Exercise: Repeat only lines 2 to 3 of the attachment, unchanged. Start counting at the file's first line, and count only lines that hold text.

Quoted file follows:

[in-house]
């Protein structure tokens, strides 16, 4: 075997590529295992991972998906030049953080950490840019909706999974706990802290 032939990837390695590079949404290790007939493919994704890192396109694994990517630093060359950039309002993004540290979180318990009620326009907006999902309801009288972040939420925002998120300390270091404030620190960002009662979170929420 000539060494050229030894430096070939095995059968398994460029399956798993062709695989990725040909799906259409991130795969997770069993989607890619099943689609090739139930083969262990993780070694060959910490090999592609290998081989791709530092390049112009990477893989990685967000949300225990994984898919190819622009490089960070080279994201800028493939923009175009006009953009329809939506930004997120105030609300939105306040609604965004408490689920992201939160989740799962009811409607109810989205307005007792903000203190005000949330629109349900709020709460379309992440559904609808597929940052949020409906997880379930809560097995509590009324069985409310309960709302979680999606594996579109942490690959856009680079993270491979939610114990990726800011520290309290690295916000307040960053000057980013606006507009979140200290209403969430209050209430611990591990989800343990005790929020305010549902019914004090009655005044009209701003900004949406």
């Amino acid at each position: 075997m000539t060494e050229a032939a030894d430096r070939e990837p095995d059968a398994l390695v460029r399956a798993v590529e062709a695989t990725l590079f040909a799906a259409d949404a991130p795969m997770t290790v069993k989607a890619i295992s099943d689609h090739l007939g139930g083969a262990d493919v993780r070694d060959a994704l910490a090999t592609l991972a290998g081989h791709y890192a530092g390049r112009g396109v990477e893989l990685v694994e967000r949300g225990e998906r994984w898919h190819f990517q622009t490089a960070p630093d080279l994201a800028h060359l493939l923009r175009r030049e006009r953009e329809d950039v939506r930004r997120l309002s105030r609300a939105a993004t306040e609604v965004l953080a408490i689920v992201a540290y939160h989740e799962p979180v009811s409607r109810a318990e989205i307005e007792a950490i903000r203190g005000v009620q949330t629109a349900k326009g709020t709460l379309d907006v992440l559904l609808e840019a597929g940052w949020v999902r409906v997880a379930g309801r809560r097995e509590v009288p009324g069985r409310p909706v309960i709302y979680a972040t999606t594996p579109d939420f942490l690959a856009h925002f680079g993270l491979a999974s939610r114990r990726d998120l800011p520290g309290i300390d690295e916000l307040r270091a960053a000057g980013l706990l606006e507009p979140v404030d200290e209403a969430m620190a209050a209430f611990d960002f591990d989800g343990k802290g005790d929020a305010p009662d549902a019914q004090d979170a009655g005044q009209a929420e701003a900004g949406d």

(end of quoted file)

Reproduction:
């Protein structure tokens, strides 16, 4: 075997590529295992991972998906030049953080950490840019909706999974706990802290 032939990837390695590079949404290790007939493919994704890192396109694994990517630093060359950039309002993004540290979180318990009620326009907006999902309801009288972040939420925002998120300390270091404030620190960002009662979170929420 000539060494050229030894430096070939095995059968398994460029399956798993062709695989990725040909799906259409991130795969997770069993989607890619099943689609090739139930083969262990993780070694060959910490090999592609290998081989791709530092390049112009990477893989990685967000949300225990994984898919190819622009490089960070080279994201800028493939923009175009006009953009329809939506930004997120105030609300939105306040609604965004408490689920992201939160989740799962009811409607109810989205307005007792903000203190005000949330629109349900709020709460379309992440559904609808597929940052949020409906997880379930809560097995509590009324069985409310309960709302979680999606594996579109942490690959856009680079993270491979939610114990990726800011520290309290690295916000307040960053000057980013606006507009979140200290209403969430209050209430611990591990989800343990005790929020305010549902019914004090009655005044009209701003900004949406």
């Amino acid at each position: 075997m000539t060494e050229a032939a030894d430096r070939e990837p095995d059968a398994l390695v460029r399956a798993v590529e062709a695989t990725l590079f040909a799906a259409d949404a991130p795969m997770t290790v069993k989607a890619i295992s099943d689609h090739l007939g139930g083969a262990d493919v993780r070694d060959a994704l910490a090999t592609l991972a290998g081989h791709y890192a530092g390049r112009g396109v990477e893989l990685v694994e967000r949300g225990e998906r994984w898919h190819f990517q622009t490089a960070p630093d080279l994201a800028h060359l493939l923009r175009r030049e006009r953009e329809d950039v939506r930004r997120l309002s105030r609300a939105a993004t306040e609604v965004l953080a408490i689920v992201a540290y939160h989740e799962p979180v009811s409607r109810a318990e989205i307005e007792a950490i903000r203190g005000v009620q949330t629109a349900k326009g709020t709460l379309d907006v992440l559904l609808e840019a597929g940052w949020v999902r409906v997880a379930g309801r809560r097995e509590v009288p009324g069985r409310p909706v309960i709302y979680a972040t999606t594996p579109d939420f942490l690959a856009h925002f680079g993270l491979a999974s939610r114990r990726d998120l800011p520290g309290i300390d690295e916000l307040r270091a960053a000057g980013l706990l606006e507009p979140v404030d200290e209403a969430m620190a209050a209430f611990d960002f591990d989800g343990k802290g005790d929020a305010p009662d549902a019914q004090d979170a009655g005044q009209a929420e701003a900004g949406d």